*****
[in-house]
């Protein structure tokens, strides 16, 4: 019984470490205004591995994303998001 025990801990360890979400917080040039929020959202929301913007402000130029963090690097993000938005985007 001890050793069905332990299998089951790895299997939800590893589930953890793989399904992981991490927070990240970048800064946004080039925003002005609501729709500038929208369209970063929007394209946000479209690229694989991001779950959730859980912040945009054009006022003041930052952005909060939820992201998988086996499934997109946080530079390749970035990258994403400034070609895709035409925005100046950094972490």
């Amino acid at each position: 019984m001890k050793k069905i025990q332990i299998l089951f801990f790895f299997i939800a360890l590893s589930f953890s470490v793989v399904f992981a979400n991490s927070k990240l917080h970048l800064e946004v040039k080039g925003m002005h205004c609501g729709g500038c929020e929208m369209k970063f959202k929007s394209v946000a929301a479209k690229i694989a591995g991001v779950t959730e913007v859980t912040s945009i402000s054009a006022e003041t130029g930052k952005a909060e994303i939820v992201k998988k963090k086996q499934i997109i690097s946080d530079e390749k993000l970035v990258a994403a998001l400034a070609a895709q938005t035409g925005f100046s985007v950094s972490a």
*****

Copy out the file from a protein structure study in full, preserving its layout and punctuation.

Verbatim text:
[in-house]
């Protein structure tokens, strides 16, 4: 019984470490205004591995994303998001 025990801990360890979400917080040039929020959202929301913007402000130029963090690097993000938005985007 001890050793069905332990299998089951790895299997939800590893589930953890793989399904992981991490927070990240970048800064946004080039925003002005609501729709500038929208369209970063929007394209946000479209690229694989991001779950959730859980912040945009054009006022003041930052952005909060939820992201998988086996499934997109946080530079390749970035990258994403400034070609895709035409925005100046950094972490």
């Amino acid at each position: 019984m001890k050793k069905i025990q332990i299998l089951f801990f790895f299997i939800a360890l590893s589930f953890s470490v793989v399904f992981a979400n991490s927070k990240l917080h970048l800064e946004v040039k080039g925003m002005h205004c609501g729709g500038c929020e929208m369209k970063f959202k929007s394209v946000a929301a479209k690229i694989a591995g991001v779950t959730e913007v859980t912040s945009i402000s054009a006022e003041t130029g930052k952005a909060e994303i939820v992201k998988k963090k086996q499934i997109i690097s946080d530079e390749k993000l970035v990258a994403a998001l400034a070609a895709q938005t035409g925005f100046s985007v950094s972490a």